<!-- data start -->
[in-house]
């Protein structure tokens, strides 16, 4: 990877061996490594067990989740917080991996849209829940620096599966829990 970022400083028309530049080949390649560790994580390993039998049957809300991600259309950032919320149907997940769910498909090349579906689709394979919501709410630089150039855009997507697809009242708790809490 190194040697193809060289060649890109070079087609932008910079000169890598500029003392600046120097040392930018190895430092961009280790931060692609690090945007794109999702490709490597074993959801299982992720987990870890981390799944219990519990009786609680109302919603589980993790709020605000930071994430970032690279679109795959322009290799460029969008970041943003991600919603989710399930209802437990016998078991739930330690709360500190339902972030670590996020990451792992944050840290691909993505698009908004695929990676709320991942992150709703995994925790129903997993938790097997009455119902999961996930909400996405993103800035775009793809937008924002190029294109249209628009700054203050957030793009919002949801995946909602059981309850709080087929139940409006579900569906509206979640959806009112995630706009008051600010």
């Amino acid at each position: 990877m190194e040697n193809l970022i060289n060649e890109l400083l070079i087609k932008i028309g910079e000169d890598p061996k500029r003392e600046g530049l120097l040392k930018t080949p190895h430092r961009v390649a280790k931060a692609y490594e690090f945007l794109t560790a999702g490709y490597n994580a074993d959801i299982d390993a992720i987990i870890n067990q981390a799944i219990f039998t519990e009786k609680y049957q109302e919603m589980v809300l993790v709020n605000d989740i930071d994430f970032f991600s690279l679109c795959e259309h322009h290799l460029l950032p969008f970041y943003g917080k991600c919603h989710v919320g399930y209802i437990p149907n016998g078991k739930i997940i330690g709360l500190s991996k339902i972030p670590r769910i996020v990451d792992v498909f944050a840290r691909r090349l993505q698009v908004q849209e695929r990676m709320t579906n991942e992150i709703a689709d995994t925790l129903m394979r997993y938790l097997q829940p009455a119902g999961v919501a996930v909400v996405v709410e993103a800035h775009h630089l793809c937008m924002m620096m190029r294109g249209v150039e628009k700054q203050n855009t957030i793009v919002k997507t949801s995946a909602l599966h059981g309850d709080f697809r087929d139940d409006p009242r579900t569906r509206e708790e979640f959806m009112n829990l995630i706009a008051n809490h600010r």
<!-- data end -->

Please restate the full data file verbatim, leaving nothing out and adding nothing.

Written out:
[in-house]
């Protein structure tokens, strides 16, 4: 990877061996490594067990989740917080991996849209829940620096599966829990 970022400083028309530049080949390649560790994580390993039998049957809300991600259309950032919320149907997940769910498909090349579906689709394979919501709410630089150039855009997507697809009242708790809490 190194040697193809060289060649890109070079087609932008910079000169890598500029003392600046120097040392930018190895430092961009280790931060692609690090945007794109999702490709490597074993959801299982992720987990870890981390799944219990519990009786609680109302919603589980993790709020605000930071994430970032690279679109795959322009290799460029969008970041943003991600919603989710399930209802437990016998078991739930330690709360500190339902972030670590996020990451792992944050840290691909993505698009908004695929990676709320991942992150709703995994925790129903997993938790097997009455119902999961996930909400996405993103800035775009793809937008924002190029294109249209628009700054203050957030793009919002949801995946909602059981309850709080087929139940409006579900569906509206979640959806009112995630706009008051600010």
């Amino acid at each position: 990877m190194e040697n193809l970022i060289n060649e890109l400083l070079i087609k932008i028309g910079e000169d890598p061996k500029r003392e600046g530049l120097l040392k930018t080949p190895h430092r961009v390649a280790k931060a692609y490594e690090f945007l794109t560790a999702g490709y490597n994580a074993d959801i299982d390993a992720i987990i870890n067990q981390a799944i219990f039998t519990e009786k609680y049957q109302e919603m589980v809300l993790v709020n605000d989740i930071d994430f970032f991600s690279l679109c795959e259309h322009h290799l460029l950032p969008f970041y943003g917080k991600c919603h989710v919320g399930y209802i437990p149907n016998g078991k739930i997940i330690g709360l500190s991996k339902i972030p670590r769910i996020v990451d792992v498909f944050a840290r691909r090349l993505q698009v908004q849209e695929r990676m709320t579906n991942e992150i709703a689709d995994t925790l129903m394979r997993y938790l097997q829940p009455a119902g999961v919501a996930v909400v996405v709410e993103a800035h775009h630089l793809c937008m924002m620096m190029r294109g249209v150039e628009k700054q203050n855009t957030i793009v919002k997507t949801s995946a909602l599966h059981g309850d709080f697809r087929d139940d409006p009242r579900t569906r509206e708790e979640f959806m009112n829990l995630i706009a008051n809490h600010r």